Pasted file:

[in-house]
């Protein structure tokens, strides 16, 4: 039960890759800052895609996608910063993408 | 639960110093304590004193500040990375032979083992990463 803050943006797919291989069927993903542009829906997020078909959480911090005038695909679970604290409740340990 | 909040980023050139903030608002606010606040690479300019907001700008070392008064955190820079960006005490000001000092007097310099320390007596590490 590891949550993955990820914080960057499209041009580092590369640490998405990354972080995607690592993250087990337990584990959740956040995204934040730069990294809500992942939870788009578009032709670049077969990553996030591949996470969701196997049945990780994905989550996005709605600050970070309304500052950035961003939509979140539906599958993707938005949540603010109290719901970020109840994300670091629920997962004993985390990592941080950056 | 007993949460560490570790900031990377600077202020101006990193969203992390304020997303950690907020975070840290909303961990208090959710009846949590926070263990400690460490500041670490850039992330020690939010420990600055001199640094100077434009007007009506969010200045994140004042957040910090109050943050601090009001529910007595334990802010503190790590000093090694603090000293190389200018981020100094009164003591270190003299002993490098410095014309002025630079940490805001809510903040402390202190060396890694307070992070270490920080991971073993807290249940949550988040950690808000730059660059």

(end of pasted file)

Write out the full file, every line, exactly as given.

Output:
[in-house]
């Protein structure tokens, strides 16, 4: 039960890759800052895609996608910063993408 | 639960110093304590004193500040990375032979083992990463 803050943006797919291989069927993903542009829906997020078909959480911090005038695909679970604290409740340990 | 909040980023050139903030608002606010606040690479300019907001700008070392008064955190820079960006005490000001000092007097310099320390007596590490 590891949550993955990820914080960057499209041009580092590369640490998405990354972080995607690592993250087990337990584990959740956040995204934040730069990294809500992942939870788009578009032709670049077969990553996030591949996470969701196997049945990780994905989550996005709605600050970070309304500052950035961003939509979140539906599958993707938005949540603010109290719901970020109840994300670091629920997962004993985390990592941080950056 | 007993949460560490570790900031990377600077202020101006990193969203992390304020997303950690907020975070840290909303961990208090959710009846949590926070263990400690460490500041670490850039992330020690939010420990600055001199640094100077434009007007009506969010200045994140004042957040910090109050943050601090009001529910007595334990802010503190790590000093090694603090000293190389200018981020100094009164003591270190003299002993490098410095014309002025630079940490805001809510903040402390202190060396890694307070992070270490920080991971073993807290249940949550988040950690808000730059660059």